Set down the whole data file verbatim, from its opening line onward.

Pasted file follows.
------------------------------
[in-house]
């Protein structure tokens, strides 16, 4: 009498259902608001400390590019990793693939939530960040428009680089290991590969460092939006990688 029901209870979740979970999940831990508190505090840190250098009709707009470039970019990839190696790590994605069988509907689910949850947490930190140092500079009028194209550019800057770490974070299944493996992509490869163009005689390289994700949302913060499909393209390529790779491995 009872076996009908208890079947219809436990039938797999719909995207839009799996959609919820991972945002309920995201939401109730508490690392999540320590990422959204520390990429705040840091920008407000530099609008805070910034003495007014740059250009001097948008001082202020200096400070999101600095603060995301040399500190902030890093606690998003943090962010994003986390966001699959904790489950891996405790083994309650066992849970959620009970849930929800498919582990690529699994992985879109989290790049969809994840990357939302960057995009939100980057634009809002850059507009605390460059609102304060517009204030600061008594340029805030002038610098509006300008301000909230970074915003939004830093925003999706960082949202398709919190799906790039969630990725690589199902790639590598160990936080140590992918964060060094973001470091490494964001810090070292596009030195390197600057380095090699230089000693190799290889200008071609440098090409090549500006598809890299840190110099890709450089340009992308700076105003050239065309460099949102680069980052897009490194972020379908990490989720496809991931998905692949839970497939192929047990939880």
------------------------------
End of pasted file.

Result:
[in-house]
């Protein structure tokens, strides 16, 4: 009498259902608001400390590019990793693939939530960040428009680089290991590969460092939006990688 029901209870979740979970999940831990508190505090840190250098009709707009470039970019990839190696790590994605069988509907689910949850947490930190140092500079009028194209550019800057770490974070299944493996992509490869163009005689390289994700949302913060499909393209390529790779491995 009872076996009908208890079947219809436990039938797999719909995207839009799996959609919820991972945002309920995201939401109730508490690392999540320590990422959204520390990429705040840091920008407000530099609008805070910034003495007014740059250009001097948008001082202020200096400070999101600095603060995301040399500190902030890093606690998003943090962010994003986390966001699959904790489950891996405790083994309650066992849970959620009970849930929800498919582990690529699994992985879109989290790049969809994840990357939302960057995009939100980057634009809002850059507009605390460059609102304060517009204030600061008594340029805030002038610098509006300008301000909230970074915003939004830093925003999706960082949202398709919190799906790039969630990725690589199902790639590598160990936080140590992918964060060094973001470091490494964001810090070292596009030195390197600057380095090699230089000693190799290889200008071609440098090409090549500006598809890299840190110099890709450089340009992308700076105003050239065309460099949102680069980052897009490194972020379908990490989720496809991931998905692949839970497939192929047990939880």